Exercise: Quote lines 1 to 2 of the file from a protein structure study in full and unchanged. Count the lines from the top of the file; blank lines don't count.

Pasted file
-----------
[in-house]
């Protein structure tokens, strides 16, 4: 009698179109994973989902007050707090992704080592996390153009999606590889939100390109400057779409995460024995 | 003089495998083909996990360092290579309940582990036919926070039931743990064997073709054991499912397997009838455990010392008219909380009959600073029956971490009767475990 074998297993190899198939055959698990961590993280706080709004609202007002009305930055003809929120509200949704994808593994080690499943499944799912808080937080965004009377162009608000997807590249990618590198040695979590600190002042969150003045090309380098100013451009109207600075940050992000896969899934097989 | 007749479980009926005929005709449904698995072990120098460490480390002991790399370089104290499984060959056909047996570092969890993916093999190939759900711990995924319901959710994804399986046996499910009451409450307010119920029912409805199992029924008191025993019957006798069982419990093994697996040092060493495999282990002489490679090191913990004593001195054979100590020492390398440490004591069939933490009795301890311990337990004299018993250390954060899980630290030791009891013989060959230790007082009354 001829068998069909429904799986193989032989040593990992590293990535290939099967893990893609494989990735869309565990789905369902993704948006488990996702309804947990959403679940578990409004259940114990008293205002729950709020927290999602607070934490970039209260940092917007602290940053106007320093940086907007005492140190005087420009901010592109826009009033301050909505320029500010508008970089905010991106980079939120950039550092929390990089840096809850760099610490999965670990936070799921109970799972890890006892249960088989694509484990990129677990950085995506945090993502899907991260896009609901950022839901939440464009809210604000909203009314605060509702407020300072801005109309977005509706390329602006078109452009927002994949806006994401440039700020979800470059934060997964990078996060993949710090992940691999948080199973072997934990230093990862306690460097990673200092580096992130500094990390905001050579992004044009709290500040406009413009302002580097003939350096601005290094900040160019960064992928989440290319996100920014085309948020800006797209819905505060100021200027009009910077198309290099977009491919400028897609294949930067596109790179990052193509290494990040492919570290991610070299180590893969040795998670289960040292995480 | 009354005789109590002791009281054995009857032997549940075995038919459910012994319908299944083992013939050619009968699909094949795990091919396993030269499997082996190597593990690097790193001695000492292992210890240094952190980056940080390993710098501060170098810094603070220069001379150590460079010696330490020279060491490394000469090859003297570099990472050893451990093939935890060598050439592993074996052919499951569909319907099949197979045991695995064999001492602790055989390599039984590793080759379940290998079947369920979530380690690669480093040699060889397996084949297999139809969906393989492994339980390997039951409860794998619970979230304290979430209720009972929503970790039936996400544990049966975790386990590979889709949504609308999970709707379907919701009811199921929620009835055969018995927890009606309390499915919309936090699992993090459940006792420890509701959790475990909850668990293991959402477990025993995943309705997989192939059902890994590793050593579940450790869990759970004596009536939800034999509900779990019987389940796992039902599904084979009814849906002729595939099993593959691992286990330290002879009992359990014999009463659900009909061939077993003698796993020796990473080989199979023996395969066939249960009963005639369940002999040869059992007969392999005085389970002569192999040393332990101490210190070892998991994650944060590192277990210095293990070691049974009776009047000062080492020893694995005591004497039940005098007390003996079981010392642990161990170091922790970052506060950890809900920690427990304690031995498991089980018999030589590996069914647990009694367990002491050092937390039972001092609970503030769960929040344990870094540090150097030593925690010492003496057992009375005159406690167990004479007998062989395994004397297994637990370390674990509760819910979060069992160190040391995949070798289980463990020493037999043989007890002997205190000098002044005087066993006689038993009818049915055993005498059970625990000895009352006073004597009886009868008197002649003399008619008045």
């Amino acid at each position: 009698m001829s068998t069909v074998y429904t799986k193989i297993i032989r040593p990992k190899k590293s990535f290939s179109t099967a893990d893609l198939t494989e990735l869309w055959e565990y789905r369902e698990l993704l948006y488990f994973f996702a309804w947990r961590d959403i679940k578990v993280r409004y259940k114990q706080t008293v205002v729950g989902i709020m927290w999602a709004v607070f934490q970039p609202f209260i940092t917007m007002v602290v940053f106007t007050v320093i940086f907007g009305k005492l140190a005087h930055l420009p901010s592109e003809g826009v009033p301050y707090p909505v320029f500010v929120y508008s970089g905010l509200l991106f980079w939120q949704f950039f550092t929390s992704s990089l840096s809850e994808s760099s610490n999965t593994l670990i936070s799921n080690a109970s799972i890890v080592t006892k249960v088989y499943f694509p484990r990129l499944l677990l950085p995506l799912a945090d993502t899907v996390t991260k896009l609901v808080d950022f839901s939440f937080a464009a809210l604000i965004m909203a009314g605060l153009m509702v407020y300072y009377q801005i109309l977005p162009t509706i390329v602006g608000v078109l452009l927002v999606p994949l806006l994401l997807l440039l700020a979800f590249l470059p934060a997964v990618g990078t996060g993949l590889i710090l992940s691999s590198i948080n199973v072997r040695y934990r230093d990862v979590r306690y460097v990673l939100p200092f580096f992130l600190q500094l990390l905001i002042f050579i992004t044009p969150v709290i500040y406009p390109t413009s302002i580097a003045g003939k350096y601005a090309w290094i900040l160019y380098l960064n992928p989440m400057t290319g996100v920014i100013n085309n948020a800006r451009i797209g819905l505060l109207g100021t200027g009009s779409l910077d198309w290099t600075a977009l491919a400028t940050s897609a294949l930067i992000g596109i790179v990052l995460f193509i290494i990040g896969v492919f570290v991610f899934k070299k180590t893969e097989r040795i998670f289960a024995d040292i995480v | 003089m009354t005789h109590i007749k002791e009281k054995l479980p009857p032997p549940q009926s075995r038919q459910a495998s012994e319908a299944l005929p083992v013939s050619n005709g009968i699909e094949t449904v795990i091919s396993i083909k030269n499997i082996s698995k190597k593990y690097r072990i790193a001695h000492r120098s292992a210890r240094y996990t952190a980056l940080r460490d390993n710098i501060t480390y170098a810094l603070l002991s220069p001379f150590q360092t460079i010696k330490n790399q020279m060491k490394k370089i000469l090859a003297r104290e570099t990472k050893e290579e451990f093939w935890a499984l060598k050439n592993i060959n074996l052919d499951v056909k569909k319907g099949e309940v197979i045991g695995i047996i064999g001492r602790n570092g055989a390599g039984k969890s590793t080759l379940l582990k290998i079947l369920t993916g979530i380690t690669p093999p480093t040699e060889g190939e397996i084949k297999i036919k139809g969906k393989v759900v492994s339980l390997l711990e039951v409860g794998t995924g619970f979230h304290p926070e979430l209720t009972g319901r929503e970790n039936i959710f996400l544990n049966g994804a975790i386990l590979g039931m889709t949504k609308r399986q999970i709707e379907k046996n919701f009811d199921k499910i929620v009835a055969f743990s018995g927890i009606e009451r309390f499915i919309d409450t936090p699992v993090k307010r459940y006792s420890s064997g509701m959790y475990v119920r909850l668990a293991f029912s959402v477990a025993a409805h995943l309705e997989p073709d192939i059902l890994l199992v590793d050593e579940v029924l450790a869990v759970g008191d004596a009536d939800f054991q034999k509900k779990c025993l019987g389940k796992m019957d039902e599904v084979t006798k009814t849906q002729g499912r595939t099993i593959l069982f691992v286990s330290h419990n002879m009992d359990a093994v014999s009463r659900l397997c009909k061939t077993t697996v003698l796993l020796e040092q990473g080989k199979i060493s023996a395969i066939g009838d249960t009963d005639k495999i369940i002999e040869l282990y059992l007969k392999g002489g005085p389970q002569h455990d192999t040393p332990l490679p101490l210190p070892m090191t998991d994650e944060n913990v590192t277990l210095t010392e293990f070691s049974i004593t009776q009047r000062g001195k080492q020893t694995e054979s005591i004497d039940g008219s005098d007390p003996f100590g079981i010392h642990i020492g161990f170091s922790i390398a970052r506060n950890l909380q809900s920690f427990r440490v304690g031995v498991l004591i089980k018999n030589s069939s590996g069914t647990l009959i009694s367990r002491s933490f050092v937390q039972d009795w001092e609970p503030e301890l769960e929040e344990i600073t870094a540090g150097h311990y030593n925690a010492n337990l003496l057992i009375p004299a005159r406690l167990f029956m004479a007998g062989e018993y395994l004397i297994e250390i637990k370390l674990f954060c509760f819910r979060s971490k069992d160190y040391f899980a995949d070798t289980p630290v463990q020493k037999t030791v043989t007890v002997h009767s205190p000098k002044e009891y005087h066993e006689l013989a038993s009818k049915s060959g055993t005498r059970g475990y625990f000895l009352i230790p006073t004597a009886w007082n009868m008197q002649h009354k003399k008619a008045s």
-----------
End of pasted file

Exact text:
[in-house]
């Protein structure tokens, strides 16, 4: 009698179109994973989902007050707090992704080592996390153009999606590889939100390109400057779409995460024995 | 003089495998083909996990360092290579309940582990036919926070039931743990064997073709054991499912397997009838455990010392008219909380009959600073029956971490009767475990 074998297993190899198939055959698990961590993280706080709004609202007002009305930055003809929120509200949704994808593994080690499943499944799912808080937080965004009377162009608000997807590249990618590198040695979590600190002042969150003045090309380098100013451009109207600075940050992000896969899934097989 | 007749479980009926005929005709449904698995072990120098460490480390002991790399370089104290499984060959056909047996570092969890993916093999190939759900711990995924319901959710994804399986046996499910009451409450307010119920029912409805199992029924008191025993019957006798069982419990093994697996040092060493495999282990002489490679090191913990004593001195054979100590020492390398440490004591069939933490009795301890311990337990004299018993250390954060899980630290030791009891013989060959230790007082009354 001829068998069909429904799986193989032989040593990992590293990535290939099967893990893609494989990735869309565990789905369902993704948006488990996702309804947990959403679940578990409004259940114990008293205002729950709020927290999602607070934490970039209260940092917007602290940053106007320093940086907007005492140190005087420009901010592109826009009033301050909505320029500010508008970089905010991106980079939120950039550092929390990089840096809850760099610490999965670990936070799921109970799972890890006892249960088989694509484990990129677990950085995506945090993502899907991260896009609901950022839901939440464009809210604000909203009314605060509702407020300072801005109309977005509706390329602006078109452009927002994949806006994401440039700020979800470059934060997964990078996060993949710090992940691999948080199973072997934990230093990862306690460097990673200092580096992130500094990390905001050579992004044009709290500040406009413009302002580097003939350096601005290094900040160019960064992928989440290319996100920014085309948020800006797209819905505060100021200027009009910077198309290099977009491919400028897609294949930067596109790179990052193509290494990040492919570290991610070299180590893969040795998670289960040292995480 | 009354005789109590002791009281054995009857032997549940075995038919459910012994319908299944083992013939050619009968699909094949795990091919396993030269499997082996190597593990690097790193001695000492292992210890240094952190980056940080390993710098501060170098810094603070220069001379150590460079010696330490020279060491490394000469090859003297570099990472050893451990093939935890060598050439592993074996052919499951569909319907099949197979045991695995064999001492602790055989390599039984590793080759379940290998079947369920979530380690690669480093040699060889397996084949297999139809969906393989492994339980390997039951409860794998619970979230304290979430209720009972929503970790039936996400544990049966975790386990590979889709949504609308999970709707379907919701009811199921929620009835055969018995927890009606309390499915919309936090699992993090459940006792420890509701959790475990909850668990293991959402477990025993995943309705997989192939059902890994590793050593579940450790869990759970004596009536939800034999509900779990019987389940796992039902599904084979009814849906002729595939099993593959691992286990330290002879009992359990014999009463659900009909061939077993003698796993020796990473080989199979023996395969066939249960009963005639369940002999040869059992007969392999005085389970002569192999040393332990101490210190070892998991994650944060590192277990210095293990070691049974009776009047000062080492020893694995005591004497039940005098007390003996079981010392642990161990170091922790970052506060950890809900920690427990304690031995498991089980018999030589590996069914647990009694367990002491050092937390039972001092609970503030769960929040344990870094540090150097030593925690010492003496057992009375005159406690167990004479007998062989395994004397297994637990370390674990509760819910979060069992160190040391995949070798289980463990020493037999043989007890002997205190000098002044005087066993006689038993009818049915055993005498059970625990000895009352006073004597009886009868008197002649003399008619008045």